If it is the start of a new year, it is goal setting time.
If you are like most, you reviewed how well you performed against last year’s goals and then updated this year’s objectives with incremental adjustments and made a renewed commitment to keep them top of mind throughout the year.
Got that the job done, right?
Ah, no, at least not if you intended to set strategic goals for the new year.
A critical step in setting strategic goals for yourself or your team is to understand the difference between operational targets and strategic objectives.
An operational target is a transactional or activity with a short-term focus. By short-term, I mean the targets are tracked and monitored daily, weekly, or monthly. Although vitally important to day-to-day management, operational targets are not strategic objectives unless tied to a milestone that is part of a plan to achieve a strategic goal.
Strategic objectives have a more extended focus; they typically define results for 12, 24, or more months. They are more complex or less specific than operational targets and may include multiple objectives as part of one strategic goal. Success on strategic goals typically requires the participation of various stakeholders, possibly even external partners. They could require you to provide functional resources, expertise, or leadership to drive a specific aspect of the goal even if your boss has not assigned you a leadership role.
Operational targets usually dominate our list of annual goals and can take the majority of our resources: time, staffing, funding. For individual contributors, your capacity may limit you from successfully achieving more than your operational targets. But for those of us in management or leadership positions, our success depends on finding the time to drive performance on the strategic goals while managing operational performance.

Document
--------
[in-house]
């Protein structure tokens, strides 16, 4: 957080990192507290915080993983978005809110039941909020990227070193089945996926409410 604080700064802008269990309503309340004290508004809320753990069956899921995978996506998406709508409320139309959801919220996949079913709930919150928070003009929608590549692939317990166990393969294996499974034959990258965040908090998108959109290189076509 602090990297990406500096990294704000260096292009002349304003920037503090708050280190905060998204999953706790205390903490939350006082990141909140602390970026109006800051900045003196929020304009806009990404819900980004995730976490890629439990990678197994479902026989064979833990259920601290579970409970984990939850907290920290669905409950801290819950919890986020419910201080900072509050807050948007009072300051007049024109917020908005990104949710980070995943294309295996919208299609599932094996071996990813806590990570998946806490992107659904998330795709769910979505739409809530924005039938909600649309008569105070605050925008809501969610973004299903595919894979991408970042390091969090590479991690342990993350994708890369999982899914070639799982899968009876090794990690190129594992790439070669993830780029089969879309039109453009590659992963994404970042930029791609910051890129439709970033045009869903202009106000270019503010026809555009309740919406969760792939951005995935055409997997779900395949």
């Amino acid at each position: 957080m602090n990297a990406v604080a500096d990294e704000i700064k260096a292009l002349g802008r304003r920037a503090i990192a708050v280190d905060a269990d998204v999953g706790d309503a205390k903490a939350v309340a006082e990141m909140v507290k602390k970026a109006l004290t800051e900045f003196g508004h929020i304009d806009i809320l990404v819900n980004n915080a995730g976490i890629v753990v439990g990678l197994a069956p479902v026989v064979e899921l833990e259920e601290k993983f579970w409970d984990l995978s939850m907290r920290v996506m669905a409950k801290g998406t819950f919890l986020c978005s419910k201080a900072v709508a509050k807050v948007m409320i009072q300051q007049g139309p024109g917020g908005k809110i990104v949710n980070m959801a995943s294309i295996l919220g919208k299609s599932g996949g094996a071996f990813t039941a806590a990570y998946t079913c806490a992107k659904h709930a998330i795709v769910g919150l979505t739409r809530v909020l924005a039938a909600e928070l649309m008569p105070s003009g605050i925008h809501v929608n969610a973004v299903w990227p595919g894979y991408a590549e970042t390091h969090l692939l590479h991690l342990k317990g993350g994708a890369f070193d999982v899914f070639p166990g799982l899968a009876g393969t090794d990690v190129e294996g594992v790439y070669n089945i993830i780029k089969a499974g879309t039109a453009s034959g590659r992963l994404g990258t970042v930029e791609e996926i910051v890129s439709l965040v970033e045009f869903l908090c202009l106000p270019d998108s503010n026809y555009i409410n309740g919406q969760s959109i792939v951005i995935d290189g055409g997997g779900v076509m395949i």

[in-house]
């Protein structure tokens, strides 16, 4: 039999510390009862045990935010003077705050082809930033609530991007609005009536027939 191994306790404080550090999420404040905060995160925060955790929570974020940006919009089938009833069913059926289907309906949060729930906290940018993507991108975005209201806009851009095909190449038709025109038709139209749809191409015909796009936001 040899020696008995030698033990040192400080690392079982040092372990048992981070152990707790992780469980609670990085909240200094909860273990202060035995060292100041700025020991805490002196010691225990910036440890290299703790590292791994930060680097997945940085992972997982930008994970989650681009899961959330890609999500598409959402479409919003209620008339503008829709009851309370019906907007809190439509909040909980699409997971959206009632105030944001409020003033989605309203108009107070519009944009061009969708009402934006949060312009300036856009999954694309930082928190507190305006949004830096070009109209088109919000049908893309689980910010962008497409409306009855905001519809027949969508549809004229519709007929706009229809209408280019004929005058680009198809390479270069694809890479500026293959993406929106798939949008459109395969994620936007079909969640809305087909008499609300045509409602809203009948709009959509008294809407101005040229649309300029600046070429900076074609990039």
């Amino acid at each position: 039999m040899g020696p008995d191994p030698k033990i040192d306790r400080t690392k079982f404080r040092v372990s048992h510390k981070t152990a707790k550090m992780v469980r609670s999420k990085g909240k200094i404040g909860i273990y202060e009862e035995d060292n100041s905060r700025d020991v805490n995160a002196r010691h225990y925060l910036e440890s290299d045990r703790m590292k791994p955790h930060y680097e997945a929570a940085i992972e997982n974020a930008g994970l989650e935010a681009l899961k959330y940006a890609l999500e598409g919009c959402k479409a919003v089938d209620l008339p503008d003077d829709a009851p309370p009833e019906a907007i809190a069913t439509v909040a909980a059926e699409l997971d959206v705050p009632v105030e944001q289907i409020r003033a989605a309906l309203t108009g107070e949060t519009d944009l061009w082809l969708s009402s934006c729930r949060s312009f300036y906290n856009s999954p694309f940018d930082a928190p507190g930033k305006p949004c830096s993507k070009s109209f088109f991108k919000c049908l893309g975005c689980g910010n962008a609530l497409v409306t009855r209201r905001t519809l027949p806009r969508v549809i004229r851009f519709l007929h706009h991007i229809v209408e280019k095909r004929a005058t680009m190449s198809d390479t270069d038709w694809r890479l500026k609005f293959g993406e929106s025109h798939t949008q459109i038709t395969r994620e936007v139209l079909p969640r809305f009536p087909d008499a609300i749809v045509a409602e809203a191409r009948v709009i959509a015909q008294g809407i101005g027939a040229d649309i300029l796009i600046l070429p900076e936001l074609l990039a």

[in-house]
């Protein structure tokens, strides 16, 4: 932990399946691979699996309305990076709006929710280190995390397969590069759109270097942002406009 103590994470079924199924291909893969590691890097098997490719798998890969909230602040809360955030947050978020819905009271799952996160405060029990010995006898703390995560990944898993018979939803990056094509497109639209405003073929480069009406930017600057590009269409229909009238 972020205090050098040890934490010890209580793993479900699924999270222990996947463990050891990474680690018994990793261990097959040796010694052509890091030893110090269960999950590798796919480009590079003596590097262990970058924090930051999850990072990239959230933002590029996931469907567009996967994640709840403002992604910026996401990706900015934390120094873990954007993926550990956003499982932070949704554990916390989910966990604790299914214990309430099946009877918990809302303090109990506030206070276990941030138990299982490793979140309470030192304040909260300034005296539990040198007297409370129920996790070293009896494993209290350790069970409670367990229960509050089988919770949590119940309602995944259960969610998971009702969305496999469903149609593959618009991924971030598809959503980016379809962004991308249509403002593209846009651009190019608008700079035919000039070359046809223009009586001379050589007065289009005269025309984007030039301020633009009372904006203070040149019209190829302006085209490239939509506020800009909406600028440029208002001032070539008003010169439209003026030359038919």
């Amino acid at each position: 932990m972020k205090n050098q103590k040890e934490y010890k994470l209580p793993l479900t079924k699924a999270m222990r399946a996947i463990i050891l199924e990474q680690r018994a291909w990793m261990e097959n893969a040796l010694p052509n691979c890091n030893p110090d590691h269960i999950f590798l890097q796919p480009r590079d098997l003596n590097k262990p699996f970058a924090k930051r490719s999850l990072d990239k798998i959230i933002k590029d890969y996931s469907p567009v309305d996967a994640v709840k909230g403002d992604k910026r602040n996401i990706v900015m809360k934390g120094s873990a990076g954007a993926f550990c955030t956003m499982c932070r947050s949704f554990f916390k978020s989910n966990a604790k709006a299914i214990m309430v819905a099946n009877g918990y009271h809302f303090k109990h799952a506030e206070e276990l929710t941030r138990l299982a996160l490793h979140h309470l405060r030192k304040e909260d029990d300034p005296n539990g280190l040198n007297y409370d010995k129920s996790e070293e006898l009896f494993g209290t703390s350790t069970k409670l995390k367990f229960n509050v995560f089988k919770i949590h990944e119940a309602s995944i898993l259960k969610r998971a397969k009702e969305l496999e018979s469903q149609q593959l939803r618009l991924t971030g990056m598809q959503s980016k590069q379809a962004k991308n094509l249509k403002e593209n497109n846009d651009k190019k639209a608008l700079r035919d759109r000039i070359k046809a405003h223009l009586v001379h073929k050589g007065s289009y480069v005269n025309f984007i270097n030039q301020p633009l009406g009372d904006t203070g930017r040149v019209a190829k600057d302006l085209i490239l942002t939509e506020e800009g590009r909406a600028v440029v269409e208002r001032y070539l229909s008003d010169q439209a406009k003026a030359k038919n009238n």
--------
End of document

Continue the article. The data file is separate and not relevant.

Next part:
Setting the right strategic goals for your position depends on your strategic thinking abilities. Here are a few strategic thinking tips for exploring how to set the right strategic objectives for your position and prepare to achieve them this year successfully.
- Review your firm’s strategic plan and the near-term priorities it outlines for areas where you should participate or drive progress on non-operational targets.
- Scan your professional field for innovations, trends, or regulatory changes that may impact your ability to perform well against operational targets in the future.
- Evaluate your team’s ability to manage against operational targets with less of your involvement. Make shifts in roles and responsibilities so you can dedicate the time required for strategic goals.
- Review your priorities with your boss and peers to gain their support, involvement, or additional resources if needed.
To help each of us make 2021 a year of transformation and growth, we are launching our first Strategy Class® online course, Set Strategic Management Objectives. Take this course to apply strategic thinking to your role and drive strategic performance all year long.
Strengthen how you set your strategic management objectives by enrolling and meet the new year with a focused strategic management discipline.